While they appear to come from Tibet-related organizations, the email headers revealed that they were sent from a mail server in Russia.

Recently, we discovered a file that differs to other malware in that it uses a well-known graphics card manufacturer’s legitimately signed program as an attack vector.

After opening the attached document file, a vulnerability—CVE-2012-0158...

Val S | 23 May 2012 23:08:34 GMT

Contributor: Branko Spasojevic

A recent post on Pastebin revealed that a simple command can provide root access to the ZTE Score mobile device. This escalation of privilege can give you full control of a ZTE Score M phone running Android 2.3.4 (Gingerbread). We analyzed both the MetroPCS and Cricket Wireless versions of the device and we were able to reproduce the privilege escalation.

The Android security model sandboxes applications so they cannot interact with other applications nor directly perform system level commands without specific authorization preventing undesired affects. The privilege escalation allows one to bypass the default Android security model and run any code on the device and make any modifications unchecked.

The privilege escalation was not a bug in code on the device, but instead likely a design feature for carrier administration purposes or troubleshooting. Unfortunately, irrespective of the reason this code was included, by...

Paresh Joshi | 21 May 2012 11:52:55 GMT

For anti-spam software, it is quite easy to prevent spam by using content-based filters. So spammers come up with different obfuscation techniques to bypass URL-based filters such as inserting “shy characters”, as we have discussed previously. Recently, spammers have been trying to cash-in on the smallest of gaps that they could find in conventional anti-spam technologies. Spammers are now attempting to obfuscate the URLs in spam messages, either by inserting white space characters of varying sizes or by replacing the conventional “.” (dot) character by “。” (An ideographic full-stop, mostly used in Asian languages)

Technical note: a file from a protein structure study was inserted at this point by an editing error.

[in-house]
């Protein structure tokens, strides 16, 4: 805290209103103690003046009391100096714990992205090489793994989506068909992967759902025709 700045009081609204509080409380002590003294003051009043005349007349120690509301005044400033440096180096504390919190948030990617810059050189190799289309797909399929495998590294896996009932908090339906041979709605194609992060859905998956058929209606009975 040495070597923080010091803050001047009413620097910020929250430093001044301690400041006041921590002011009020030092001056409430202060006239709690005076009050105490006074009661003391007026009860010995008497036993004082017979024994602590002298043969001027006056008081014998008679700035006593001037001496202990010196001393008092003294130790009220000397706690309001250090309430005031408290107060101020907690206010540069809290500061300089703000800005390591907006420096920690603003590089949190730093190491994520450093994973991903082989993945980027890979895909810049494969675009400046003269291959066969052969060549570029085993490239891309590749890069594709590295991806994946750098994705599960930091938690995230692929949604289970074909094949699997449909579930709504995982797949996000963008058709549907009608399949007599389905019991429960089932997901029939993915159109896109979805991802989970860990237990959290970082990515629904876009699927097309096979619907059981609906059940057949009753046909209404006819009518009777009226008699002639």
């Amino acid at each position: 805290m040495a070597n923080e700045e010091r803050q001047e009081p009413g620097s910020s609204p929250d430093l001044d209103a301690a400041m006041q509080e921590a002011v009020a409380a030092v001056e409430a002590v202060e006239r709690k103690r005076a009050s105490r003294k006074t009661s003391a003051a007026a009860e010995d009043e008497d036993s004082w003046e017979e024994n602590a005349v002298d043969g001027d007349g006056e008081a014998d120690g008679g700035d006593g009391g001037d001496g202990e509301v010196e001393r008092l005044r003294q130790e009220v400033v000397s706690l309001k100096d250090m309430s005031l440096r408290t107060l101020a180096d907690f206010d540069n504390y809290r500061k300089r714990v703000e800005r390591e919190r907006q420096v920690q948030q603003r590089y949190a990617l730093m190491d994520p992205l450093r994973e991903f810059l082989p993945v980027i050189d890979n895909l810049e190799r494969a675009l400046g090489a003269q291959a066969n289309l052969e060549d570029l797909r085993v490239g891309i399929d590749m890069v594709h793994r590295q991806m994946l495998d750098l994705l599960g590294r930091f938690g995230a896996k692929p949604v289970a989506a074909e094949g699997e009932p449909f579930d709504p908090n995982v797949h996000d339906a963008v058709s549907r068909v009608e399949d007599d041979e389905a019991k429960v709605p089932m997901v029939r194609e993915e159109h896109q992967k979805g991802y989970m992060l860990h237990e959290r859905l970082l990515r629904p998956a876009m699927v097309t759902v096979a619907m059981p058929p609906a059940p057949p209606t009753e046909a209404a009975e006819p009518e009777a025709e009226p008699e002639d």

How did they do it? Let’s take a look at both of these techniques.

Using different size white space characters is allowed in HTML. All languages use spaces to separate words. However, the size of the white space characters...

Takashi Katsuki | 18 May 2012 21:24:20 GMT

W32.Wergimog is a worm that attempts to spread through removable drives and opens a back door. When I looked into its variants, I found an interesting sample, which I named W32.Wergimog.B. Both samples are based on the same source code, but the .B variant contains even more interesting functionality that I would like to detail here.

For legitimate applications

W32.Wergimog.B injects itself into legitimate applications, such as Internet Explorer and Mozilla Firefox, as shown in Figure 1.

Figure 1. Threat injects itself into certain applications and...